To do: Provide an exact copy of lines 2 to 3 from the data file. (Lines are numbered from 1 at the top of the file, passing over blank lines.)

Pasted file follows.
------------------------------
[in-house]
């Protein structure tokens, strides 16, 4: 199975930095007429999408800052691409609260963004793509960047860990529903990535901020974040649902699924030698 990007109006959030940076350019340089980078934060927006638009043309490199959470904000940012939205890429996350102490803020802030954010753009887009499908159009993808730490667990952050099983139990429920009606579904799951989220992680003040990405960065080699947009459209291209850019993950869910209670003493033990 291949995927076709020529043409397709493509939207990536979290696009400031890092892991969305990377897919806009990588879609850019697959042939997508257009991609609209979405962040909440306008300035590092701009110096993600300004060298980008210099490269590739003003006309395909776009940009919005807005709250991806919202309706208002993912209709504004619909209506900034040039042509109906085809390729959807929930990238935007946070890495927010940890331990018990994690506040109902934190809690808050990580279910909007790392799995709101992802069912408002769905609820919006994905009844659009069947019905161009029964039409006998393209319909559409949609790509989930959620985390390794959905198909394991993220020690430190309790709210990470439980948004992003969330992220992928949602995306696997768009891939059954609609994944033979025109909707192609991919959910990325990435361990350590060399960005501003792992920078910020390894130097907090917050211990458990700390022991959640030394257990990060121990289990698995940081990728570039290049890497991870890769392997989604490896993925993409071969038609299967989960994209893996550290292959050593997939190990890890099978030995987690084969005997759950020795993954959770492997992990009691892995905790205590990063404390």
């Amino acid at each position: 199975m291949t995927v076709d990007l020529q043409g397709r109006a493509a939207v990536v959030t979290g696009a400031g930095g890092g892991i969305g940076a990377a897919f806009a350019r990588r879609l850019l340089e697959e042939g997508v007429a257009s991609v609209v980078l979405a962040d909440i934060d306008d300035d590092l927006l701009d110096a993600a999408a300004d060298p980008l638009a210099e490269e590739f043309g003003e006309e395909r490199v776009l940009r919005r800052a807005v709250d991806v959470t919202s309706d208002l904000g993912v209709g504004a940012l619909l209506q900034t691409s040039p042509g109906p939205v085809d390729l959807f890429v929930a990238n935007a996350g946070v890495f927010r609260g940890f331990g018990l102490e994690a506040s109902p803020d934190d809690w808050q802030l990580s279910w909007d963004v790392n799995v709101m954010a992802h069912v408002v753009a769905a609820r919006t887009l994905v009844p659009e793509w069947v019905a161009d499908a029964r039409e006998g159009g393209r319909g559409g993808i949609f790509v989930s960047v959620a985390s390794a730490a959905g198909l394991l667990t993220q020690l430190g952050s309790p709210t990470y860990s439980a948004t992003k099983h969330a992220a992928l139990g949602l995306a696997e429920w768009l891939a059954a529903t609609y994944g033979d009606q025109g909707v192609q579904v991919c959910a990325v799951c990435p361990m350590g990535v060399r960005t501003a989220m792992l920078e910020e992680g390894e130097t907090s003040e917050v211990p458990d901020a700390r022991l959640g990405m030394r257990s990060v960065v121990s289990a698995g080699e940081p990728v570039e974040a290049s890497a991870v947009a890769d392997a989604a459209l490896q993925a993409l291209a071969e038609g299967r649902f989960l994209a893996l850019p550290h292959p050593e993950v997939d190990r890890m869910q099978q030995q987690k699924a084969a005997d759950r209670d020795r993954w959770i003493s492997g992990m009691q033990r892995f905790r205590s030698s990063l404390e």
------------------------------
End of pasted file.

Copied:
């Protein structure tokens, strides 16, 4: 199975930095007429999408800052691409609260963004793509960047860990529903990535901020974040649902699924030698 990007109006959030940076350019340089980078934060927006638009043309490199959470904000940012939205890429996350102490803020802030954010753009887009499908159009993808730490667990952050099983139990429920009606579904799951989220992680003040990405960065080699947009459209291209850019993950869910209670003493033990 291949995927076709020529043409397709493509939207990536979290696009400031890092892991969305990377897919806009990588879609850019697959042939997508257009991609609209979405962040909440306008300035590092701009110096993600300004060298980008210099490269590739003003006309395909776009940009919005807005709250991806919202309706208002993912209709504004619909209506900034040039042509109906085809390729959807929930990238935007946070890495927010940890331990018990994690506040109902934190809690808050990580279910909007790392799995709101992802069912408002769905609820919006994905009844659009069947019905161009029964039409006998393209319909559409949609790509989930959620985390390794959905198909394991993220020690430190309790709210990470439980948004992003969330992220992928949602995306696997768009891939059954609609994944033979025109909707192609991919959910990325990435361990350590060399960005501003792992920078910020390894130097907090917050211990458990700390022991959640030394257990990060121990289990698995940081990728570039290049890497991870890769392997989604490896993925993409071969038609299967989960994209893996550290292959050593997939190990890890099978030995987690084969005997759950020795993954959770492997992990009691892995905790205590990063404390």
């Amino acid at each position: 199975m291949t995927v076709d990007l020529q043409g397709r109006a493509a939207v990536v959030t979290g696009a400031g930095g890092g892991i969305g940076a990377a897919f806009a350019r990588r879609l850019l340089e697959e042939g997508v007429a257009s991609v609209v980078l979405a962040d909440i934060d306008d300035d590092l927006l701009d110096a993600a999408a300004d060298p980008l638009a210099e490269e590739f043309g003003e006309e395909r490199v776009l940009r919005r800052a807005v709250d991806v959470t919202s309706d208002l904000g993912v209709g504004a940012l619909l209506q900034t691409s040039p042509g109906p939205v085809d390729l959807f890429v929930a990238n935007a996350g946070v890495f927010r609260g940890f331990g018990l102490e994690a506040s109902p803020d934190d809690w808050q802030l990580s279910w909007d963004v790392n799995v709101m954010a992802h069912v408002v753009a769905a609820r919006t887009l994905v009844p659009e793509w069947v019905a161009d499908a029964r039409e006998g159009g393209r319909g559409g993808i949609f790509v989930s960047v959620a985390s390794a730490a959905g198909l394991l667990t993220q020690l430190g952050s309790p709210t990470y860990s439980a948004t992003k099983h969330a992220a992928l139990g949602l995306a696997e429920w768009l891939a059954a529903t609609y994944g033979d009606q025109g909707v192609q579904v991919c959910a990325v799951c990435p361990m350590g990535v060399r960005t501003a989220m792992l920078e910020e992680g390894e130097t907090s003040e917050v211990p458990d901020a700390r022991l959640g990405m030394r257990s990060v960065v121990s289990a698995g080699e940081p990728v570039e974040a290049s890497a991870v947009a890769d392997a989604a459209l490896q993925a993409l291209a071969e038609g299967r649902f989960l994209a893996l850019p550290h292959p050593e993950v997939d190990r890890m869910q099978q030995q987690k699924a084969a005997d759950r209670d020795r993954w959770i003493s492997g992990m009691q033990r892995f905790r205590s030698s990063l404390e």